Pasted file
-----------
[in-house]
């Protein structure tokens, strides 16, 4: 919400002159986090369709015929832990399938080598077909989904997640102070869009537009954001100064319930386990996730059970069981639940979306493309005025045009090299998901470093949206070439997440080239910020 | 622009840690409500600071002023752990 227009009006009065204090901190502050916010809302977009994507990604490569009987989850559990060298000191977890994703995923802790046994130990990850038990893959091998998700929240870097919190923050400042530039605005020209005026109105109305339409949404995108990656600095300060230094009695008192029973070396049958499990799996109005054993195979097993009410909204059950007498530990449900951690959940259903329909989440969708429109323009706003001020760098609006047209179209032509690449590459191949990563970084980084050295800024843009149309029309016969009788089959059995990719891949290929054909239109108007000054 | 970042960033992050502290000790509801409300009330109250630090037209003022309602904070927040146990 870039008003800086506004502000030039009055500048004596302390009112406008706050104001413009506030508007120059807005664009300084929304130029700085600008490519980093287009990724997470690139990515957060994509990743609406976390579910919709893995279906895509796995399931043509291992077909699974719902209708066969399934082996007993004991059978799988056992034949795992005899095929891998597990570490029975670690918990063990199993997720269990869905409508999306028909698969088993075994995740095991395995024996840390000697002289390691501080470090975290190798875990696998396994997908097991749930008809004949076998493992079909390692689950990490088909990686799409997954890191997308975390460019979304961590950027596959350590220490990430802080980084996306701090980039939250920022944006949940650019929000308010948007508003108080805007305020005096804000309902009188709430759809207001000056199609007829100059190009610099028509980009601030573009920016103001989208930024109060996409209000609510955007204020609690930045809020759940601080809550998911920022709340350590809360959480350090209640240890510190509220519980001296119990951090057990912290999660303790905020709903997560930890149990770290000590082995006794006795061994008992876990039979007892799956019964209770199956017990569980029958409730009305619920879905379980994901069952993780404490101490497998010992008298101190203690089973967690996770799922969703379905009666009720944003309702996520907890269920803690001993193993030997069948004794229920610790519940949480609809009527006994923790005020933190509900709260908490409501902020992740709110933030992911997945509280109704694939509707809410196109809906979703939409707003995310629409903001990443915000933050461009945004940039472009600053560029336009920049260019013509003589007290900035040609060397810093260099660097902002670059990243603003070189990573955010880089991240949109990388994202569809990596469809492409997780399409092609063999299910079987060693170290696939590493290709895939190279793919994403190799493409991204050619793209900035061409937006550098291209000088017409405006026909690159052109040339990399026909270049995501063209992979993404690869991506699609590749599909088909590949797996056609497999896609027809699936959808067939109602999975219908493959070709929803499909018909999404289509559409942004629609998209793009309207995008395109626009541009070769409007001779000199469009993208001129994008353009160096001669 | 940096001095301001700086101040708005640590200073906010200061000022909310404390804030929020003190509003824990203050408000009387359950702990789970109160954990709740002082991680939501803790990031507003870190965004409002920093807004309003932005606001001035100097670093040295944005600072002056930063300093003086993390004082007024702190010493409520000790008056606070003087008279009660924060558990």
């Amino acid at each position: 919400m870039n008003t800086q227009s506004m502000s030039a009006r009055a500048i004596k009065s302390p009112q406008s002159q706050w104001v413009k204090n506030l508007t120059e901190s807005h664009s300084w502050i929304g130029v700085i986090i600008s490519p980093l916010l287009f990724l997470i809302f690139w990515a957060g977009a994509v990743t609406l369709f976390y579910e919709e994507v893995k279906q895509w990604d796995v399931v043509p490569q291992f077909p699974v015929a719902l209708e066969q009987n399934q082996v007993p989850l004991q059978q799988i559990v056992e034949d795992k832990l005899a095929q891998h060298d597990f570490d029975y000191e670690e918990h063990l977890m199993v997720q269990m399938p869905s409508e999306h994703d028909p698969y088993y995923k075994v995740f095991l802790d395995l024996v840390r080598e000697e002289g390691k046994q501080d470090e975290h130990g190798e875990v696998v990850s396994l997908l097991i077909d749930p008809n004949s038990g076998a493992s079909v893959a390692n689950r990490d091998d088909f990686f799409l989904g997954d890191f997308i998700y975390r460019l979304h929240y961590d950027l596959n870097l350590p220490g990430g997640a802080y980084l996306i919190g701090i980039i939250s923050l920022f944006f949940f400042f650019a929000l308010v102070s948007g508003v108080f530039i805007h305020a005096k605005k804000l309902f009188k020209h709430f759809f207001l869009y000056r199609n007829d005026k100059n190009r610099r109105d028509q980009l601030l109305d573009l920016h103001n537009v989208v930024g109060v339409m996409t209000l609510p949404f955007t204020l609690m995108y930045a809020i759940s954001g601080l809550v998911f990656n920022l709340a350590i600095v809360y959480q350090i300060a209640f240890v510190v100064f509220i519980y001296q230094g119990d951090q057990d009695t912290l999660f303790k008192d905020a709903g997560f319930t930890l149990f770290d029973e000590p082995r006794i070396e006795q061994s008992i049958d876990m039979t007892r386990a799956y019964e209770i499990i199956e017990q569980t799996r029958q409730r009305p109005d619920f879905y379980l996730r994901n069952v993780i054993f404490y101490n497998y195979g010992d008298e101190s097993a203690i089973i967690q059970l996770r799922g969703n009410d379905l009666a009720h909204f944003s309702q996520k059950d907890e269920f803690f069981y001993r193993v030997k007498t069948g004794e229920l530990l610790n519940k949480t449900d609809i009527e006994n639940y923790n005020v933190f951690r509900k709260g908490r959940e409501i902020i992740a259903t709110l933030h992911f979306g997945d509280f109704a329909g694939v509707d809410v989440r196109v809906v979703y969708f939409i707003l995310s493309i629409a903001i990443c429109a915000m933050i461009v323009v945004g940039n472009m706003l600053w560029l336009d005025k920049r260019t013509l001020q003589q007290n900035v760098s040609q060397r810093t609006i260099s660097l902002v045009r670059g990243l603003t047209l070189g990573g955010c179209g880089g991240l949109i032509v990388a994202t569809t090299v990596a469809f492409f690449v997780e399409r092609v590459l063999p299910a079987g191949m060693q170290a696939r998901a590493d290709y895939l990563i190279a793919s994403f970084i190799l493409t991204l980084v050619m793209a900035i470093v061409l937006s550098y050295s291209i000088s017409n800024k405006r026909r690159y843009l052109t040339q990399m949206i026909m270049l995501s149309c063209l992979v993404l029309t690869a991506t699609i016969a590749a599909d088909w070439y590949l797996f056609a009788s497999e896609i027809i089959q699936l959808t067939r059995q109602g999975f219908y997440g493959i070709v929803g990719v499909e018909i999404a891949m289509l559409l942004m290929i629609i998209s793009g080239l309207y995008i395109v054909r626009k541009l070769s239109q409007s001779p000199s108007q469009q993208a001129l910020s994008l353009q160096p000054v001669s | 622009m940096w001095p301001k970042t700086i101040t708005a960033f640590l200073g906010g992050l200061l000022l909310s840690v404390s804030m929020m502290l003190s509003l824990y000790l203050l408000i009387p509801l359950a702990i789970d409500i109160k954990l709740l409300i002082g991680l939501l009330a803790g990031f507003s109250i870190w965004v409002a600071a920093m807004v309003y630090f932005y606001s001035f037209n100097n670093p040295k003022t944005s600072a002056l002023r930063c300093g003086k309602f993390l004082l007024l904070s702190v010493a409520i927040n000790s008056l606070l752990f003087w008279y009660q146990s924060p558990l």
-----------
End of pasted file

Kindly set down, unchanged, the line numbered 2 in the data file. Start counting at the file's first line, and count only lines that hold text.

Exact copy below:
């Protein structure tokens, strides 16, 4: 919400002159986090369709015929832990399938080598077909989904997640102070869009537009954001100064319930386990996730059970069981639940979306493309005025045009090299998901470093949206070439997440080239910020 | 622009840690409500600071002023752990 227009009006009065204090901190502050916010809302977009994507990604490569009987989850559990060298000191977890994703995923802790046994130990990850038990893959091998998700929240870097919190923050400042530039605005020209005026109105109305339409949404995108990656600095300060230094009695008192029973070396049958499990799996109005054993195979097993009410909204059950007498530990449900951690959940259903329909989440969708429109323009706003001020760098609006047209179209032509690449590459191949990563970084980084050295800024843009149309029309016969009788089959059995990719891949290929054909239109108007000054 | 970042960033992050502290000790509801409300009330109250630090037209003022309602904070927040146990 870039008003800086506004502000030039009055500048004596302390009112406008706050104001413009506030508007120059807005664009300084929304130029700085600008490519980093287009990724997470690139990515957060994509990743609406976390579910919709893995279906895509796995399931043509291992077909699974719902209708066969399934082996007993004991059978799988056992034949795992005899095929891998597990570490029975670690918990063990199993997720269990869905409508999306028909698969088993075994995740095991395995024996840390000697002289390691501080470090975290190798875990696998396994997908097991749930008809004949076998493992079909390692689950990490088909990686799409997954890191997308975390460019979304961590950027596959350590220490990430802080980084996306701090980039939250920022944006949940650019929000308010948007508003108080805007305020005096804000309902009188709430759809207001000056199609007829100059190009610099028509980009601030573009920016103001989208930024109060996409209000609510955007204020609690930045809020759940601080809550998911920022709340350590809360959480350090209640240890510190509220519980001296119990951090057990912290999660303790905020709903997560930890149990770290000590082995006794006795061994008992876990039979007892799956019964209770199956017990569980029958409730009305619920879905379980994901069952993780404490101490497998010992008298101190203690089973967690996770799922969703379905009666009720944003309702996520907890269920803690001993193993030997069948004794229920610790519940949480609809009527006994923790005020933190509900709260908490409501902020992740709110933030992911997945509280109704694939509707809410196109809906979703939409707003995310629409903001990443915000933050461009945004940039472009600053560029336009920049260019013509003589007290900035040609060397810093260099660097902002670059990243603003070189990573955010880089991240949109990388994202569809990596469809492409997780399409092609063999299910079987060693170290696939590493290709895939190279793919994403190799493409991204050619793209900035061409937006550098291209000088017409405006026909690159052109040339990399026909270049995501063209992979993404690869991506699609590749599909088909590949797996056609497999896609027809699936959808067939109602999975219908493959070709929803499909018909999404289509559409942004629609998209793009309207995008395109626009541009070769409007001779000199469009993208001129994008353009160096001669 | 940096001095301001700086101040708005640590200073906010200061000022909310404390804030929020003190509003824990203050408000009387359950702990789970109160954990709740002082991680939501803790990031507003870190965004409002920093807004309003932005606001001035100097670093040295944005600072002056930063300093003086993390004082007024702190010493409520000790008056606070003087008279009660924060558990």